Desert Sands Middle School (2019)Phoenix, AZ
The innovative teaching idea, “Personal Finance Education”, focuses on introducing middle school students to entrepreneurship by having them create a business plan for their own food truck. The student’s projects involve creating an identity and local presence for their food truck in additional to being functional. From outlining managerial tasks, running social media campaigns, conducting market research and adhering to budget restrictions, the students form a comprehensive and encompassing business plan. At the end, the students will pitch their ideas to community leaders and entrepreneurs as “investors” to foster a greater sense of community within the area. The hope is to facilitate an environment where creativity meets real world experience so the students can benefit from the wisdom of those before them in order to create a better tomorrow as the future work force
Henry Grumet (2019)Huntington Beach, CA
Grumet’s innovative teaching idea, “Robotics for All,” focuses on pioneering the first A-G approved robotics course for his district. In this course, students will build multiple versions of a robot, programming it to drive by itself and design 3-D printed objects. The goal is to solve a community issue of making an Earth Science replacement that was aimed at the same demographic and would allow Grumet to turn a low-level science class into an exciting, introductory robotics/programming course. With the Voya grant, students will learn about physics, engineering, 3-D design and programming, all while working on a physical robot that they can design, build, improve and test. Students will be focused on making a meaningful impact in a place they care about, and their work throughout the year will be guided by that goal. Grumet hopes to make his Earth Science class more engaging and hands-on for his low-income students.
Kathryn Levenson (2019)Piedmont, CA
Levenson's innovative teaching, "You've Got Skills/ Life Skills" focuses on helping to prepare students for their lives outside of an academic context. With the Voya Grant, Levenson plans to launch a lesson plan on her school's online learning platform pertaining to various aspects of one’s life beyond school. The program involves healthy coping mechanisms, personal finance, resume building and writing, interpersonal relationships, taxes and more. Levenson's goal is to prepare her students to care for themselves adequately in not only an academic sense but a domestic sense as well. By helping students balance their lives, Levenson is working against the toll of poor mental health and ill preparation to create a better society of well-rounded individuals.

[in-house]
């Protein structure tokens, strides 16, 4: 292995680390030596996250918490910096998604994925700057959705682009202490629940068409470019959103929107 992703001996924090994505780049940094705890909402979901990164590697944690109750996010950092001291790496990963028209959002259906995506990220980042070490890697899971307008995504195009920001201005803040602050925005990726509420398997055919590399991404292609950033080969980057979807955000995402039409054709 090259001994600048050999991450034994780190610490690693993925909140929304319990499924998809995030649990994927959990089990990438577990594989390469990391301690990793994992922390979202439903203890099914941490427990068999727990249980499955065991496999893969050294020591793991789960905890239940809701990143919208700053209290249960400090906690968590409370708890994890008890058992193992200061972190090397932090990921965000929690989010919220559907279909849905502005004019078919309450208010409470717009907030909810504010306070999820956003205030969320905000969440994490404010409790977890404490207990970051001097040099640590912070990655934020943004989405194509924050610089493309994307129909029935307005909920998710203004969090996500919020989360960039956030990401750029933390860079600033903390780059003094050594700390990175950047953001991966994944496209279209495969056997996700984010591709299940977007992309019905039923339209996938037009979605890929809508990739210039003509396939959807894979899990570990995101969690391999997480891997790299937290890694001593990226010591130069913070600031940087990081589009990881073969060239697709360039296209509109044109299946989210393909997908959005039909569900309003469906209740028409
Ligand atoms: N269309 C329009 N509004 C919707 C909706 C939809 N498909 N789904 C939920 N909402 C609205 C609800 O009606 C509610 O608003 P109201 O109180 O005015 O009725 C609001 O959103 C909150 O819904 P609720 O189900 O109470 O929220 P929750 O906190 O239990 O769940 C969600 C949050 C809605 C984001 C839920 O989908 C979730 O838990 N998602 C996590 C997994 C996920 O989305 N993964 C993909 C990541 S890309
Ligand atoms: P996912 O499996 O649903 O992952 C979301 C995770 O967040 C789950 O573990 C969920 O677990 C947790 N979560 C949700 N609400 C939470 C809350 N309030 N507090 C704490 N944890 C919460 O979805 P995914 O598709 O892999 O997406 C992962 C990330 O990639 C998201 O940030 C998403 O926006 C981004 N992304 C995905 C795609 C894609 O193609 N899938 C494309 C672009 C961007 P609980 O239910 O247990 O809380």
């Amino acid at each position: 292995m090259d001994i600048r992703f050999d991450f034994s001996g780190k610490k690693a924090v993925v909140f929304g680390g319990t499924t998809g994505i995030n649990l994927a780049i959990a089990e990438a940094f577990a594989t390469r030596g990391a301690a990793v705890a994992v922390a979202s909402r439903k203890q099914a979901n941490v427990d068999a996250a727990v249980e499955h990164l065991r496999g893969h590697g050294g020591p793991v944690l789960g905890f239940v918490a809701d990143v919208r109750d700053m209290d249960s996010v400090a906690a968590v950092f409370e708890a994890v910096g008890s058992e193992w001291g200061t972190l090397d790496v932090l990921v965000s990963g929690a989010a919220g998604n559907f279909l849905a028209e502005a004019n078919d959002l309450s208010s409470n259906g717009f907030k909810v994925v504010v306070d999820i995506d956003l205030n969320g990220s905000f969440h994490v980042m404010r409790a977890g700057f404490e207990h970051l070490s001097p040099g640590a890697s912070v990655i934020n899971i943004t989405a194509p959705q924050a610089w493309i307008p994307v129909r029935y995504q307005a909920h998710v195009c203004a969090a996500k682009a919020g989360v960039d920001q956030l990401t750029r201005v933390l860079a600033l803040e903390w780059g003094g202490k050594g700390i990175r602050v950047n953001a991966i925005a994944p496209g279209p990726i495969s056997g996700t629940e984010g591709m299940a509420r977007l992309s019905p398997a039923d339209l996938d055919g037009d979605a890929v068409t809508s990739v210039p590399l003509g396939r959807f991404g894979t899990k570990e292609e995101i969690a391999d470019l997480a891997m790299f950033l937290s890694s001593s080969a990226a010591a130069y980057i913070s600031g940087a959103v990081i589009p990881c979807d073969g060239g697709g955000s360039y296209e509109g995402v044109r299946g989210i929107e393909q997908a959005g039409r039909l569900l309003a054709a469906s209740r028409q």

Rebecca Fulop, Kati Maxkenzie, and Kasey Blackburn-Jiron (2019)Oakland, CA
The team’s innovative teaching idea, “Oh Baby!” focuses on giving students a clinical perspective on how physiology is applied at the patient level. Students will attend a simulation lab in groups of 25 once a week for six weeks. During this time, they will hone their skills in applying respiratory therapy techniques, complete blood draws, practice resuscitation methods, and use personal protective equipment and learn correct hygiene techniques. They will also participate in patient scenarios, in which they will conduct hospital visits with a pregnant patient, monitor her vital signs and treat her for various digestive, respiratory and urinary ailments. To add to their experience, actual health care providers from the hospital will supervise and support students during the scenarios. Toward the end of their rotation, students will collaborate with their health care team to deliver public written and oral medical reports to hand off care to the next medical team, the next cohort of students. The culminating event is Birth Day, when they will deliver the patient’s baby via C-section, natural delivery, and epidural.
My-Nga Ingram (2019)San Diego, CA
Ingram's innovative teaching idea, "What's in your Gut?" focuses on giving high school students the opportunity to participate in college-level research. The program explores the intimate relationship between diet, disease, lifestyle and the beneficial bacterial communities that reside in the stomach. Participants will work with Dr. Rob Knight from UC San Diego who will analyze student-provided samples using cutting edge technology called Next Generation Sequencing. The students will analyze the subsequent data to develop their understanding of how supplemental commercial products such as Activia and Yakult, as well as how their own lives influence their gut health. Ingram hopes to demonstrate the benefits of personalized healthcare and introduce the students to the frontier of medical research.